I include a list of the top most beneficial improvements based on the number of people who cited it. I use retrospectives or more frequently, a targeted workshop to address the improvements and derive a way forward. Some areas where this has helped included:

  • Customer & user interviews,
  • User testing,
  • Exploratory testing each day on the daily build,
  • Backlog grooming, and
  • Manager transformation to a servant leader style.

As long as there’s strong management support and a willingness to take a short term productivity hit while new ideas are tested, it’s very possible you’ll be successful even if the idea itself fails.

Buy-in to changes

These types of questions are great to get people to reveal their inner most thoughts on their work and work environment but they also make getting buy-in to any changes easier.

In one example, the use of powerful questions got the development team to think of better ways to elicit requirements:

  1. The team wanted to be part of the requirements process.
  2. The team wanted to talk with customers and users.

These were combined and done at the inception workshop. After talking with users and customers, the insights provided to the development team caused almost all user stories to be thrown away and rewritten. It was a powerful result and exceeded most everyone’s expectations. It also scared the product manager but to their great credit, apart from asking, “are you sure”, the whole team prevailed. Exit interviews confirmed the development team’s high satisfaction level with the result.


Powerful questions can lead to System Thinking by examining the linkages and interactions between people and processes.

Powerful questions can help build relationships where business had in the past created divisions through role definitions. They ignore the prejudice of role definitions and can lead to a 3rd person perspective.

Powerful questions can help reduce or eliminate a culture of blame. They tend to focus effort on a yet unknown future state, using lessons from the past as a springboard for new thoughts and ideas.







3 More Questions to Ask During Stand-ups

Most everyone is familiar with the three traditional Scrum questions answered during the daily stand-up as presented in the 2016 Scrum Guide by Sutherland and Schwaber:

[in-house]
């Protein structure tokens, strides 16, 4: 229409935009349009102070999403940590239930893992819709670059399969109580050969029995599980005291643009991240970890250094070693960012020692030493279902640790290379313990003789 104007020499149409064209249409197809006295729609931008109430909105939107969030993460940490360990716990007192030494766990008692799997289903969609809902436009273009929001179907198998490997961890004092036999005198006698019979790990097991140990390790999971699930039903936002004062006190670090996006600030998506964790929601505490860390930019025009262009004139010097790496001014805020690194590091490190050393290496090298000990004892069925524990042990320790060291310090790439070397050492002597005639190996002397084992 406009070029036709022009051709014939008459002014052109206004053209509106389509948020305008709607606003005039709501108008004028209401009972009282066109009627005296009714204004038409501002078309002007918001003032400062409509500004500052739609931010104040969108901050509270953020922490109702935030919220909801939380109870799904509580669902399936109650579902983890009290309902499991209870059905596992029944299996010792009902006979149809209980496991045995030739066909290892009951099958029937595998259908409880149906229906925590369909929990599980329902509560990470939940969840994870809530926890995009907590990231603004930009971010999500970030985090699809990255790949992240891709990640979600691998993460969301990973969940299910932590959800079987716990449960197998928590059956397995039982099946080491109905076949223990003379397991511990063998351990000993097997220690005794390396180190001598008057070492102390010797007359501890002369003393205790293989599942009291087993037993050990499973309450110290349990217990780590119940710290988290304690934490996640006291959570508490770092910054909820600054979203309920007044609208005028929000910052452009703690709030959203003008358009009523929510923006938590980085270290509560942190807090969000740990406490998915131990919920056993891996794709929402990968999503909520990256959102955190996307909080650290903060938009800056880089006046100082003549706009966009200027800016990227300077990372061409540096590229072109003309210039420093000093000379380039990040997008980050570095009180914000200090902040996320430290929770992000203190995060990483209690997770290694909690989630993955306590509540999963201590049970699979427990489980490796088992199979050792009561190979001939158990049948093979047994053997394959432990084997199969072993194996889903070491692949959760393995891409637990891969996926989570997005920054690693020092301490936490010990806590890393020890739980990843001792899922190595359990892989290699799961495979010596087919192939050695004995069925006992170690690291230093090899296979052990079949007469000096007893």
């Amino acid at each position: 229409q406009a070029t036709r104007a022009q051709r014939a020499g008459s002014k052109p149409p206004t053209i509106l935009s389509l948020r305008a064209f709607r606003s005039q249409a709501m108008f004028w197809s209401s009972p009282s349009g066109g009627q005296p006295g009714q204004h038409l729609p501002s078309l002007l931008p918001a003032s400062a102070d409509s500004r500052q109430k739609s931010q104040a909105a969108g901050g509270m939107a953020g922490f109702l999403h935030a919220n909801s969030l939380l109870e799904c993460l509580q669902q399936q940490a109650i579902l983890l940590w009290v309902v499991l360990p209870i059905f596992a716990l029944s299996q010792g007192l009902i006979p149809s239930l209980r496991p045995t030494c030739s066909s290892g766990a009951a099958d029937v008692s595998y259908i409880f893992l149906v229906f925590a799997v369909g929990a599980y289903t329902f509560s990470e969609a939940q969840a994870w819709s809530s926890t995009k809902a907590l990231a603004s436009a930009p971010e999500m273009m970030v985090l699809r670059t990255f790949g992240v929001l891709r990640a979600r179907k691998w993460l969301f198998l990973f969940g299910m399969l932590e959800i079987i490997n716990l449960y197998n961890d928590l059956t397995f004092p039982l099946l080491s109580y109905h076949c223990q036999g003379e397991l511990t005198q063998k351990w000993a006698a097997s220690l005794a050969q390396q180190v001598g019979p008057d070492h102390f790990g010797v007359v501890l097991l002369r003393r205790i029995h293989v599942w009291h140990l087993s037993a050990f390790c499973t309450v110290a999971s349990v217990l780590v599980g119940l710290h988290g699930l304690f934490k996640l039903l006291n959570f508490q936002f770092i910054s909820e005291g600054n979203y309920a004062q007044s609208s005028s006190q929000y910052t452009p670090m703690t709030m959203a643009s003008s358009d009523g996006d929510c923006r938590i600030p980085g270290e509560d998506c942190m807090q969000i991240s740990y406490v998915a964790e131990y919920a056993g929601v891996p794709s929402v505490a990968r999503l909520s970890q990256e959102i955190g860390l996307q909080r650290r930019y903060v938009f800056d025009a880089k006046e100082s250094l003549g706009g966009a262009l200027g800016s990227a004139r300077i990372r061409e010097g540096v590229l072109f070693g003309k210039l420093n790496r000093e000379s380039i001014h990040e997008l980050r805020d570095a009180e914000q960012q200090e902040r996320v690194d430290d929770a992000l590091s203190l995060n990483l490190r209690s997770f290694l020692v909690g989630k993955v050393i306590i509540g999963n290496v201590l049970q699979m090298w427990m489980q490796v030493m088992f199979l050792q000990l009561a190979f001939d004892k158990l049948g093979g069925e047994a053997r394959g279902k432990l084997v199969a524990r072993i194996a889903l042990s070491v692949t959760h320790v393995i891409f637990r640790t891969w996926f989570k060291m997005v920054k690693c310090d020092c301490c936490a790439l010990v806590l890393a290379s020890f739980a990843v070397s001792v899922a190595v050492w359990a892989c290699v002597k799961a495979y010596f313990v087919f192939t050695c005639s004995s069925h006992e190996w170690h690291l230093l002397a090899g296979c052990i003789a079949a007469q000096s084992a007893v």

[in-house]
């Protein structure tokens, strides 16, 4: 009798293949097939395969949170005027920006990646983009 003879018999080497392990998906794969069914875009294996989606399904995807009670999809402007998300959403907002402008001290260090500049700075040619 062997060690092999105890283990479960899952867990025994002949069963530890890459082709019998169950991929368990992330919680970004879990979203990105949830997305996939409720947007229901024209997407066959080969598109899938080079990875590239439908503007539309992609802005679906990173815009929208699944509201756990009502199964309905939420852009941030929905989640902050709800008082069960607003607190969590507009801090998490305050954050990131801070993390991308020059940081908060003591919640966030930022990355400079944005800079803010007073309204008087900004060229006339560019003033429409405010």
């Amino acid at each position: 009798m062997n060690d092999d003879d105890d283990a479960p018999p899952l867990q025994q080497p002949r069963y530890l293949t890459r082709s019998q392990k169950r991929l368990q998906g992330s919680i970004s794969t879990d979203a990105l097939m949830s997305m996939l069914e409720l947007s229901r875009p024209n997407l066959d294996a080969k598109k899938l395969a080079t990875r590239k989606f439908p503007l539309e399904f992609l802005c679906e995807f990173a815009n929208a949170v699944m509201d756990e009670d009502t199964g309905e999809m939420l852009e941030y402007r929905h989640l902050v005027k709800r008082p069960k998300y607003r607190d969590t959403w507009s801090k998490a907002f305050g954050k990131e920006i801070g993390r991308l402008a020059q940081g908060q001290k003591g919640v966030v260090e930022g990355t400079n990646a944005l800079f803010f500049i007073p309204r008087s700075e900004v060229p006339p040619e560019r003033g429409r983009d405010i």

1. What did I do yesterday that helped the Development Team meet the Sprint Goal?
  2. What will I do today to help the Development Team meet the Sprint Goal?
  3. Do I see any impediment that prevents me or the Development Team from meeting the Sprint Goal?

The purpose of the daily stand-up is for the Development Team to review the previous day’s plan and then arrive at a plan for the next 24-hours. In most cases, the Development Team can do this pretty well. The daily stand-up is a straight forward and simple meeting that focuses on the sprint goal but what could be done different to enhance the team’s daily goals and daily commitments, commitments which the Development Team will hold themselves accountable for.

To help focus the Development Team on the day’s planned delivered value, “What will I do today to help the Development Team meet the Sprint Goal?”, it is helpful to expand this into 3 questions before taking about today’s plan:

2.1 What is the customer value you’ll deliver at the end of today?

2.2 Is there something you can show the Product Owner today?

2.3 Is there something you can do to help get the most important story done today?

Now these three questions are not simply the fantasy of the Scrum Master but are arrived at jointly with the Development Team. Each of the above questions have their roots in team retrospectives and, in the beginning, the team wanted the Scrum Master to ask them. It’s very important that the team agree to any enhancements to the daily stand-up. For teams still early in their Agile journey, these questions will probably not seem unreasonable. However, for more mature Agile teams, there definitely needs to be a strong motivation to adopt them. In my particular circumstances, the Scrum Team was very mature and each of these 3 questions addressed a very specific problem the team recognized.

2.1.  What is the customer value you’ll deliver at the end of today?

When the question is asked, the team provides an answer in terms of acceptance criteria/tests that would pass at the end of the day that currently fail.